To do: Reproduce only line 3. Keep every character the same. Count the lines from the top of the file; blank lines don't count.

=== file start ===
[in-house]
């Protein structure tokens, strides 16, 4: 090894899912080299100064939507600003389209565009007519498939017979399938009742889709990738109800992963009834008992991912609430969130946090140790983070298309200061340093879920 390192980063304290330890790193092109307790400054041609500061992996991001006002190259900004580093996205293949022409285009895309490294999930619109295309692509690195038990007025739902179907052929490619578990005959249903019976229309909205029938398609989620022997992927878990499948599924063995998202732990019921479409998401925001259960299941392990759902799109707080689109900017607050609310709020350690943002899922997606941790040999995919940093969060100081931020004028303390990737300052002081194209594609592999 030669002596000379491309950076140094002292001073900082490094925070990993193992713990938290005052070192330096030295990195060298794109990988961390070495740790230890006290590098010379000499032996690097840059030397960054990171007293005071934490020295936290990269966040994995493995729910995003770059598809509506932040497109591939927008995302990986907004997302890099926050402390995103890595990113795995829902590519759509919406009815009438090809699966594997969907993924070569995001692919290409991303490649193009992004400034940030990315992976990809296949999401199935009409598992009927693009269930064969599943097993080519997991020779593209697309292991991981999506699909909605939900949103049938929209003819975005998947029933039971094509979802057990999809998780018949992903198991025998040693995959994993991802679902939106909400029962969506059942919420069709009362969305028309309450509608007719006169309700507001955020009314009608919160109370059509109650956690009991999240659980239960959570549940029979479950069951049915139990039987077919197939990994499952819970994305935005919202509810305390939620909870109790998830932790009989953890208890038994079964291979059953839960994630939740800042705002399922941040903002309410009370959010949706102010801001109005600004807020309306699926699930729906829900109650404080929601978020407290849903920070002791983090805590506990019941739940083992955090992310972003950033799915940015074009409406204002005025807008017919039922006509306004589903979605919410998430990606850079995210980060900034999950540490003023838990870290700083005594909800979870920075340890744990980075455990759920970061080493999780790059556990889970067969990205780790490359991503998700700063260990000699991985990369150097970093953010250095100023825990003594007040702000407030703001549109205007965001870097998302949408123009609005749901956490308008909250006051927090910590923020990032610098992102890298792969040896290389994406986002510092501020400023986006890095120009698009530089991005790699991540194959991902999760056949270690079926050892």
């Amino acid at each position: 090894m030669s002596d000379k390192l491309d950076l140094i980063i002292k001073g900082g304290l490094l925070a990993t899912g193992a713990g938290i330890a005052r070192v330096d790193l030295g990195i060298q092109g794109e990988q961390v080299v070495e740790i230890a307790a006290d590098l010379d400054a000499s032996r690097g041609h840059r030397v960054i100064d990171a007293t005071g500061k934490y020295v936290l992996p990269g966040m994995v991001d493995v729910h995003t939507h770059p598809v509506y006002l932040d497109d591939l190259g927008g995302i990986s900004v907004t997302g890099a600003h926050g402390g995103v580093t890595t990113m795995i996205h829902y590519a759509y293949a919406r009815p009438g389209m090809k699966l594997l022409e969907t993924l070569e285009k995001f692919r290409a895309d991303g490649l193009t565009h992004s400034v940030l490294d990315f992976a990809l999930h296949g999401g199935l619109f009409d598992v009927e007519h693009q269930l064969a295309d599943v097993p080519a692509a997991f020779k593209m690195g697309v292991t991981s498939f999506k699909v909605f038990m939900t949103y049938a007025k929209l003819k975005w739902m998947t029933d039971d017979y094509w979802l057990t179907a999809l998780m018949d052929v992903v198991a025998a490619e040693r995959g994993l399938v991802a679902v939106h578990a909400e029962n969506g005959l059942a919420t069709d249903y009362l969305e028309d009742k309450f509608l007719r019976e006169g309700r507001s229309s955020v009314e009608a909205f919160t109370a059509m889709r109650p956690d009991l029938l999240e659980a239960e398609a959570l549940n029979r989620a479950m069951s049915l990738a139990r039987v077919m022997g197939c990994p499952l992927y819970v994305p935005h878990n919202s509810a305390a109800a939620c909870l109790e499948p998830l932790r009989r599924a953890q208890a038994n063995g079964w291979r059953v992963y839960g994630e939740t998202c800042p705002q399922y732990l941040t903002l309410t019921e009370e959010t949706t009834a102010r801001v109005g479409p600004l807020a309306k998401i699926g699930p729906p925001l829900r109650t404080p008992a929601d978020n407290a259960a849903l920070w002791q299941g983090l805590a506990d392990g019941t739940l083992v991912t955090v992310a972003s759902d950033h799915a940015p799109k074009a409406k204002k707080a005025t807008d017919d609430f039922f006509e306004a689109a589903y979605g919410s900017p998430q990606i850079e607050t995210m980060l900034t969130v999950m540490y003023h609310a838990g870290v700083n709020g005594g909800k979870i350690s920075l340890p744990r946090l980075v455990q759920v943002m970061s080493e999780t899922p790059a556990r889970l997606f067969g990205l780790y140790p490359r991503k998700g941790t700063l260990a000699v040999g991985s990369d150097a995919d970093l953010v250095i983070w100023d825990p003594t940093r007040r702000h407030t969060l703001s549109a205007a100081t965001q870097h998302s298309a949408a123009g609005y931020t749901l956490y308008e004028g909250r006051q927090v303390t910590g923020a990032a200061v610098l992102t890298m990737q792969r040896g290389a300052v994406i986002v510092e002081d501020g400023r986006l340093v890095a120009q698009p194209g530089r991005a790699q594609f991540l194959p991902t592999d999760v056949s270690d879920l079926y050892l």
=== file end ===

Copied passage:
């Amino acid at each position: 090894m030669s002596d000379k390192l491309d950076l140094i980063i002292k001073g900082g304290l490094l925070a990993t899912g193992a713990g938290i330890a005052r070192v330096d790193l030295g990195i060298q092109g794109e990988q961390v080299v070495e740790i230890a307790a006290d590098l010379d400054a000499s032996r690097g041609h840059r030397v960054i100064d990171a007293t005071g500061k934490y020295v936290l992996p990269g966040m994995v991001d493995v729910h995003t939507h770059p598809v509506y006002l932040d497109d591939l190259g927008g995302i990986s900004v907004t997302g890099a600003h926050g402390g995103v580093t890595t990113m795995i996205h829902y590519a759509y293949a919406r009815p009438g389209m090809k699966l594997l022409e969907t993924l070569e285009k995001f692919r290409a895309d991303g490649l193009t565009h992004s400034v940030l490294d990315f992976a990809l999930h296949g999401g199935l619109f009409d598992v009927e007519h693009q269930l064969a295309d599943v097993p080519a692509a997991f020779k593209m690195g697309v292991t991981s498939f999506k699909v909605f038990m939900t949103y049938a007025k929209l003819k975005w739902m998947t029933d039971d017979y094509w979802l057990t179907a999809l998780m018949d052929v992903v198991a025998a490619e040693r995959g994993l399938v991802a679902v939106h578990a909400e029962n969506g005959l059942a919420t069709d249903y009362l969305e028309d009742k309450f509608l007719r019976e006169g309700r507001s229309s955020v009314e009608a909205f919160t109370a059509m889709r109650p956690d009991l029938l999240e659980a239960e398609a959570l549940n029979r989620a479950m069951s049915l990738a139990r039987v077919m022997g197939c990994p499952l992927y819970v994305p935005h878990n919202s509810a305390a109800a939620c909870l109790e499948p998830l932790r009989r599924a953890q208890a038994n063995g079964w291979r059953v992963y839960g994630e939740t998202c800042p705002q399922y732990l941040t903002l309410t019921e009370e959010t949706t009834a102010r801001v109005g479409p600004l807020a309306k998401i699926g699930p729906p925001l829900r109650t404080p008992a929601d978020n407290a259960a849903l920070w002791q299941g983090l805590a506990d392990g019941t739940l083992v991912t955090v992310a972003s759902d950033h799915a940015p799109k074009a409406k204002k707080a005025t807008d017919d609430f039922f006509e306004a689109a589903y979605g919410s900017p998430q990606i850079e607050t995210m980060l900034t969130v999950m540490y003023h609310a838990g870290v700083n709020g005594g909800k979870i350690s920075l340890p744990r946090l980075v455990q759920v943002m970061s080493e999780t899922p790059a556990r889970l997606f067969g990205l780790y140790p490359r991503k998700g941790t700063l260990a000699v040999g991985s990369d150097a995919d970093l953010v250095i983070w100023d825990p003594t940093r007040r702000h407030t969060l703001s549109a205007a100081t965001q870097h998302s298309a949408a123009g609005y931020t749901l956490y308008e004028g909250r006051q927090v303390t910590g923020a990032a200061v610098l992102t890298m990737q792969r040896g290389a300052v994406i986002v510092e002081d501020g400023r986006l340093v890095a120009q698009p194209g530089r991005a790699q594609f991540l194959p991902t592999d999760v056949s270690d879920l079926y050892l």